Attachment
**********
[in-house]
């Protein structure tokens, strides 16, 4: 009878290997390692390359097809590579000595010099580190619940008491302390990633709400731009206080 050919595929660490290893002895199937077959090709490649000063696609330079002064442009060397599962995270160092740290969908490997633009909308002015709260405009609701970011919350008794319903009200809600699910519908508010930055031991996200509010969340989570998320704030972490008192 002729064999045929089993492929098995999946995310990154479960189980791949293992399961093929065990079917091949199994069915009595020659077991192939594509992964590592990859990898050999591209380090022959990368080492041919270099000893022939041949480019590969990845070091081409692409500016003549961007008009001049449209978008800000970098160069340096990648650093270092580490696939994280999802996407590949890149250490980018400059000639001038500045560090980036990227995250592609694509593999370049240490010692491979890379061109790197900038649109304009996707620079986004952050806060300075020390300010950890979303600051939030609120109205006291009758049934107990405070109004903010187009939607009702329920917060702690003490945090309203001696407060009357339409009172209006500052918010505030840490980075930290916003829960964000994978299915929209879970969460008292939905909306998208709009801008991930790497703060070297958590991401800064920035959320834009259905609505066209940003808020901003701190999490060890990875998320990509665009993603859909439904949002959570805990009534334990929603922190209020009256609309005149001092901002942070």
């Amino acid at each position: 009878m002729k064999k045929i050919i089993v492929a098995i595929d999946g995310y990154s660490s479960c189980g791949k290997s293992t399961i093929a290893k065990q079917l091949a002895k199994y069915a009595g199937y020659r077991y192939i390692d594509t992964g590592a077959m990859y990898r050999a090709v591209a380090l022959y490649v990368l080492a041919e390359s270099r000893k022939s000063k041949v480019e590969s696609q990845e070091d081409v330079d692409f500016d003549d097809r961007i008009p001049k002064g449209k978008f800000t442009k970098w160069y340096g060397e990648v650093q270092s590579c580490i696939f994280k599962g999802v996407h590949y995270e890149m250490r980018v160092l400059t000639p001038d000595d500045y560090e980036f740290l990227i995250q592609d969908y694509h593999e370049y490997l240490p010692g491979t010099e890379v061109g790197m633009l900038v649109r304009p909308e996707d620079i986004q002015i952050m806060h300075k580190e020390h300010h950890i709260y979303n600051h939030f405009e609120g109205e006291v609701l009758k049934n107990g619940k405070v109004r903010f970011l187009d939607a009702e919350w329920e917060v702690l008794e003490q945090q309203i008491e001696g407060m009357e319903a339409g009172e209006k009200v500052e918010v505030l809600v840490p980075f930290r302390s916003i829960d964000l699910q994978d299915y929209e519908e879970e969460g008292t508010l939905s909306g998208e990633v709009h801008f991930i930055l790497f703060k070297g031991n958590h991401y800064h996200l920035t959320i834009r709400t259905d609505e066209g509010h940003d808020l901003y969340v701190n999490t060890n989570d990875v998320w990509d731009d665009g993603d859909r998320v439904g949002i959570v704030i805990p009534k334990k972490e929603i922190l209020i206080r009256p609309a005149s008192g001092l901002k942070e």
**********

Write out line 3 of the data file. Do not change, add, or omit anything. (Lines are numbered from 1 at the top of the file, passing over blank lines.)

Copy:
């Amino acid at each position: 009878m002729k064999k045929i050919i089993v492929a098995i595929d999946g995310y990154s660490s479960c189980g791949k290997s293992t399961i093929a290893k065990q079917l091949a002895k199994y069915a009595g199937y020659r077991y192939i390692d594509t992964g590592a077959m990859y990898r050999a090709v591209a380090l022959y490649v990368l080492a041919e390359s270099r000893k022939s000063k041949v480019e590969s696609q990845e070091d081409v330079d692409f500016d003549d097809r961007i008009p001049k002064g449209k978008f800000t442009k970098w160069y340096g060397e990648v650093q270092s590579c580490i696939f994280k599962g999802v996407h590949y995270e890149m250490r980018v160092l400059t000639p001038d000595d500045y560090e980036f740290l990227i995250q592609d969908y694509h593999e370049y490997l240490p010692g491979t010099e890379v061109g790197m633009l900038v649109r304009p909308e996707d620079i986004q002015i952050m806060h300075k580190e020390h300010h950890i709260y979303n600051h939030f405009e609120g109205e006291v609701l009758k049934n107990g619940k405070v109004r903010f970011l187009d939607a009702e919350w329920e917060v702690l008794e003490q945090q309203i008491e001696g407060m009357e319903a339409g009172e209006k009200v500052e918010v505030l809600v840490p980075f930290r302390s916003i829960d964000l699910q994978d299915y929209e519908e879970e969460g008292t508010l939905s909306g998208e990633v709009h801008f991930i930055l790497f703060k070297g031991n958590h991401y800064h996200l920035t959320i834009r709400t259905d609505e066209g509010h940003d808020l901003y969340v701190n999490t060890n989570d990875v998320w990509d731009d665009g993603d859909r998320v439904g949002i959570v704030i805990p009534k334990k972490e929603i922190l209020i206080r009256p609309a005149s008192g001092l901002k942070e």